An assault victim was regarded as drunk and given improper care by police after details of his head injuries were not recorded by officers, a report says.
Dean Hutton, 22, suffered brain damage when he was attacked with a scaffolding pole in Rotherham in August 2009.
He was arrested after police found he was wanted for failing to attend court. His health deteriorated in custody.
South Yorkshire Police said it regretted what happened to Mr Hutton and said lessons would be learned.
The Independent Police Complaints Commission (IPCC) said Mr Hutton declined hospital treatment after the attack and was taken into custody.
The IPCC report into the case said the custody sergeant was made aware that Mr Hutton had received a head injury but no record was made of this information.
During the 11 hours he spent in custody Mr Hutton vomited and been difficult to rouse but the IPCC said he was "classified as drunk".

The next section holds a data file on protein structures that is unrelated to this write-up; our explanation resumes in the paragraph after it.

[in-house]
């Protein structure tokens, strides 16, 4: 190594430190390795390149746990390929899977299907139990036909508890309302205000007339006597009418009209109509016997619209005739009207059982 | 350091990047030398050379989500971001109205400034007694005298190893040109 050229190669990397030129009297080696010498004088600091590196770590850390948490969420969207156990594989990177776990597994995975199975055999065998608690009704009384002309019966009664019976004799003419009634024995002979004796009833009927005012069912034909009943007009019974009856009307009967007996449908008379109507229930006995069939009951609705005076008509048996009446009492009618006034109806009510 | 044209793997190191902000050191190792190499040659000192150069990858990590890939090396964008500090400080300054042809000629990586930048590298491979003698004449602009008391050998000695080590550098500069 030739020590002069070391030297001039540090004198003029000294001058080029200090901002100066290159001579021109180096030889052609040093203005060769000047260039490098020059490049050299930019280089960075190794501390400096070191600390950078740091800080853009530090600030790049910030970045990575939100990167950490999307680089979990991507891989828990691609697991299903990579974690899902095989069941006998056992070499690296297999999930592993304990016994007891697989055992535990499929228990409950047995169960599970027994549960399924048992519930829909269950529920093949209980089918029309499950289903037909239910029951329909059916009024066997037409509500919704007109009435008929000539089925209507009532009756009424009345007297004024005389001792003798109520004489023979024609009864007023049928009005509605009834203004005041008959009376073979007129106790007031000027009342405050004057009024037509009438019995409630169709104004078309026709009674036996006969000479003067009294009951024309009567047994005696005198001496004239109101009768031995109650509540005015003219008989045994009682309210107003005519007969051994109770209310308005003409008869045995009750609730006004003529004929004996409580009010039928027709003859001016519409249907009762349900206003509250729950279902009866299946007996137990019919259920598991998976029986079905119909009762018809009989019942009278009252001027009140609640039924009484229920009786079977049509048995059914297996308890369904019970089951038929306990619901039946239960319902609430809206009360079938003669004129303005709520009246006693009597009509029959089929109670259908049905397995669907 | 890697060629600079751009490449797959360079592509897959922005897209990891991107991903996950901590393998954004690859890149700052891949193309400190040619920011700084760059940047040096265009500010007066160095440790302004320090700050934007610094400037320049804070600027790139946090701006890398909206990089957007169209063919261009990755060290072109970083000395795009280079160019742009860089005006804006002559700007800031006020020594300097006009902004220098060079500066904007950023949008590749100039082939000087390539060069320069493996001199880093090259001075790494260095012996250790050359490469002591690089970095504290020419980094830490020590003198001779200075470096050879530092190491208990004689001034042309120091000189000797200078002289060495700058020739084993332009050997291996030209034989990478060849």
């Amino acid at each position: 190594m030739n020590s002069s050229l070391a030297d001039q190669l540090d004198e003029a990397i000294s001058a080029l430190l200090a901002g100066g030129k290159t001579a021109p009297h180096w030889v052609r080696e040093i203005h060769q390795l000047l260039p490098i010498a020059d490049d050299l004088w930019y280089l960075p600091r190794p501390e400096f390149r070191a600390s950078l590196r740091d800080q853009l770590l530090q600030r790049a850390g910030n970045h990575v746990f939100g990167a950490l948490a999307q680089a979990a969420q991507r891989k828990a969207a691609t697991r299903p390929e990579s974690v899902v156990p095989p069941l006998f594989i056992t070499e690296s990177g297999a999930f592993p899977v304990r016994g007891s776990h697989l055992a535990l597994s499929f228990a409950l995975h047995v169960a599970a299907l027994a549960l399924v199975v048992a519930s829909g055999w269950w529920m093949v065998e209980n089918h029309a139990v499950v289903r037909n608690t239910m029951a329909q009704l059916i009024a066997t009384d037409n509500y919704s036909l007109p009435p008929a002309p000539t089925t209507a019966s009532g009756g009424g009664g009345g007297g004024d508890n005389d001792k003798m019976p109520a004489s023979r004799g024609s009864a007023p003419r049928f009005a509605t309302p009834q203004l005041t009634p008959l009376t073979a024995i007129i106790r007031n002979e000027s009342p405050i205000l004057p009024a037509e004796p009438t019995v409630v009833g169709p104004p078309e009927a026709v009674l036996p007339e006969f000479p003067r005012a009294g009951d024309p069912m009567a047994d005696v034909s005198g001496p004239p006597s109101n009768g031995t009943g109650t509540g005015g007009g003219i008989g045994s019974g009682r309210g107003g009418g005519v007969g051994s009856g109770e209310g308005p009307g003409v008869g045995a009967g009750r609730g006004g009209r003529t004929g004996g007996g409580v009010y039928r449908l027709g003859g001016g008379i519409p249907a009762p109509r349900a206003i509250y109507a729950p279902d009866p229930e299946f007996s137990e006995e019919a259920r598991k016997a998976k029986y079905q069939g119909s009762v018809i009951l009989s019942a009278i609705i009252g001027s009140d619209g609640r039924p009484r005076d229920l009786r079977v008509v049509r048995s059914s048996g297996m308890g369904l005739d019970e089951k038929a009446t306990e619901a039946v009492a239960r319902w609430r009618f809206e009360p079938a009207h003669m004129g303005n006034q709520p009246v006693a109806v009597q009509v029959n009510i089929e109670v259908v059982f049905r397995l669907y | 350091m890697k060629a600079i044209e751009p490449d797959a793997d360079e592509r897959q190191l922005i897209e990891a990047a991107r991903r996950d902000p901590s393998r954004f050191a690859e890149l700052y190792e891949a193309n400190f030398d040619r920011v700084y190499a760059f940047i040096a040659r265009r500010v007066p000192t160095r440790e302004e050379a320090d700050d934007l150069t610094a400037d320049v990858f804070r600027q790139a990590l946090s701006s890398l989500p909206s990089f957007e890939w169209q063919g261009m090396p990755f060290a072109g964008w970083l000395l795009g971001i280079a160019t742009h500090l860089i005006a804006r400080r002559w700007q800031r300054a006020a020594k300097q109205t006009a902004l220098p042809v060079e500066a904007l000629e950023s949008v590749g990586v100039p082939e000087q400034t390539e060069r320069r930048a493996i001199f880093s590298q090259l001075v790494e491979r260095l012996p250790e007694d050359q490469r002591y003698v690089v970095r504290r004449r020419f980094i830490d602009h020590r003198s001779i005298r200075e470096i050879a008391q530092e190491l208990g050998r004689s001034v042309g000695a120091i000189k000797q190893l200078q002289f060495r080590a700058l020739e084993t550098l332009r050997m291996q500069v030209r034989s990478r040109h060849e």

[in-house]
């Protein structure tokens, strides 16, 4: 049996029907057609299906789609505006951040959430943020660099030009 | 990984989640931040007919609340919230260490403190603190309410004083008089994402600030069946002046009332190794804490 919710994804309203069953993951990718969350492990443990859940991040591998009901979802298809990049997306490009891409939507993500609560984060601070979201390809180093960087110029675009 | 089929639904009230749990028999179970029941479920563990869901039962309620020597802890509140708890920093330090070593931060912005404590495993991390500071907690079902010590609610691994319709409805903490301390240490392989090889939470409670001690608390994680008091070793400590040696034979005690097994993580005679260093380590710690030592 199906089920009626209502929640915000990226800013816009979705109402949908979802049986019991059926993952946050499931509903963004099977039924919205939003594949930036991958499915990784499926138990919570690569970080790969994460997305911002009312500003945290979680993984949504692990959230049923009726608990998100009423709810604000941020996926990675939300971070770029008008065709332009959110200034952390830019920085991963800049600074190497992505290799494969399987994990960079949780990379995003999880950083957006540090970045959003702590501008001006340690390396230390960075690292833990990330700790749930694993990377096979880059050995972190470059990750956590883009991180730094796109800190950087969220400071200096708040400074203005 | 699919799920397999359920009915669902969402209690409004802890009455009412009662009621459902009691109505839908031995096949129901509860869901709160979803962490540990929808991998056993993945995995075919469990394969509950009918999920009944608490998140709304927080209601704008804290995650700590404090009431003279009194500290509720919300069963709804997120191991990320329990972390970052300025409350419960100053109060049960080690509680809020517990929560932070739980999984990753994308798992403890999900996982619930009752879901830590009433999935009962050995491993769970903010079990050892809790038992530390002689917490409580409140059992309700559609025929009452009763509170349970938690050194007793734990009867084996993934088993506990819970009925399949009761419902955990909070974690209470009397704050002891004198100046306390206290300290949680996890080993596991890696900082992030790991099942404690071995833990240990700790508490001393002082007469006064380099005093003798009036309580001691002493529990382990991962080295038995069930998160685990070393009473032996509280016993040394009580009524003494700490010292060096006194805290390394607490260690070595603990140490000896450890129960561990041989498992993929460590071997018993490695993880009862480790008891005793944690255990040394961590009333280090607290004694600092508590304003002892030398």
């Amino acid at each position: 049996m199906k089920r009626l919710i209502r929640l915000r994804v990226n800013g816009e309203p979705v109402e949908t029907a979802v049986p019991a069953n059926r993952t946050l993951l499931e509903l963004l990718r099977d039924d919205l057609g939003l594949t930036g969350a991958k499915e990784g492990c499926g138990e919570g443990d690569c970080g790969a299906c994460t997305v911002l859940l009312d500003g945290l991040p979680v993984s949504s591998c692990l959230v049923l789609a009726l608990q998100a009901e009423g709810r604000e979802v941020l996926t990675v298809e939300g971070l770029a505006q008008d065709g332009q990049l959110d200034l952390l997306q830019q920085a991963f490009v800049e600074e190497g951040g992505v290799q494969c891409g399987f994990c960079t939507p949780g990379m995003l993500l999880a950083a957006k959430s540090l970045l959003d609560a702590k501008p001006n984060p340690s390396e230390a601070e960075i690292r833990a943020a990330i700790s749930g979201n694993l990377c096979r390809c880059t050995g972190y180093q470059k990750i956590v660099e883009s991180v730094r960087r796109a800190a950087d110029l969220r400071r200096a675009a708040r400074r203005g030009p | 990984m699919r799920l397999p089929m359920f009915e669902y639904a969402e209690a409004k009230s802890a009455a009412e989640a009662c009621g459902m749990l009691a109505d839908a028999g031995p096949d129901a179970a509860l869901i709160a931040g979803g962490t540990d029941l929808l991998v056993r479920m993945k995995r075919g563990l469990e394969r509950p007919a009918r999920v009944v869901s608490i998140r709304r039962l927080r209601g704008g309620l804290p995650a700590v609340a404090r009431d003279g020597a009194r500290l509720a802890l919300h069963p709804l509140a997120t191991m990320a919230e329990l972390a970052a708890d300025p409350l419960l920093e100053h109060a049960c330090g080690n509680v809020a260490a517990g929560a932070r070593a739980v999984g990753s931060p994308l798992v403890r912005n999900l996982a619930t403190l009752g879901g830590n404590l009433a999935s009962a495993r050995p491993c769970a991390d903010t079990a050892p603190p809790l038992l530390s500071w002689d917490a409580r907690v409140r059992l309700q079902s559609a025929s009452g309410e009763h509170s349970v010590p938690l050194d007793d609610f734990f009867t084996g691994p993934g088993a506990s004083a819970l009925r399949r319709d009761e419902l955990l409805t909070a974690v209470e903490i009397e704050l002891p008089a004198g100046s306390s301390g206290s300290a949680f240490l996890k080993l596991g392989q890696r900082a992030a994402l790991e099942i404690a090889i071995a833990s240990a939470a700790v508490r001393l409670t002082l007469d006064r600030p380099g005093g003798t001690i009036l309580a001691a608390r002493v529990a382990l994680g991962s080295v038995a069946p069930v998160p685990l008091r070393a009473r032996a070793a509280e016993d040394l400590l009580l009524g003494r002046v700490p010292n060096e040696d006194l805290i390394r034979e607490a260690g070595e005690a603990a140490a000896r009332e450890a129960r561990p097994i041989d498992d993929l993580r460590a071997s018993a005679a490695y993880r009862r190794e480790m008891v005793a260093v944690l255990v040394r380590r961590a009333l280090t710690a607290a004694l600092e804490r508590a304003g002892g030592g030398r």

After he was found to be unresponsive, breathing shallowly and bleeding from his nose, Mr Hutton was seen by a medical examiner who happened to be in the custody suite and he was taken to hospital, where his brain damage was discovered.
The IPCC said Mr Hutton would require long-term and constant care for his injuries.
It said the failure to record the details of Mr Hutton's injury meant "opportunities were missed to recognise the seriousness of his injuries earlier".
South Yorkshire Police said four officers criticised by the IPCC had "received constructive guidance which was considered to be satisfactory and proportional by the IPCC".
Deputy Chief Constable Bob Dyson said the force accepted the report and had already implemented recommendations made by the IPCC, including refresher training in relation to risk assessments.
He said: "Hopefully these measures will mean that there is a reduced chance of any repeat of this type of incident.
"Our thoughts are very much with Mr Hutton and his family and friends. We regret what happened to him and hope they will be reassured that lessons have been learnt as a result of this tragic matter."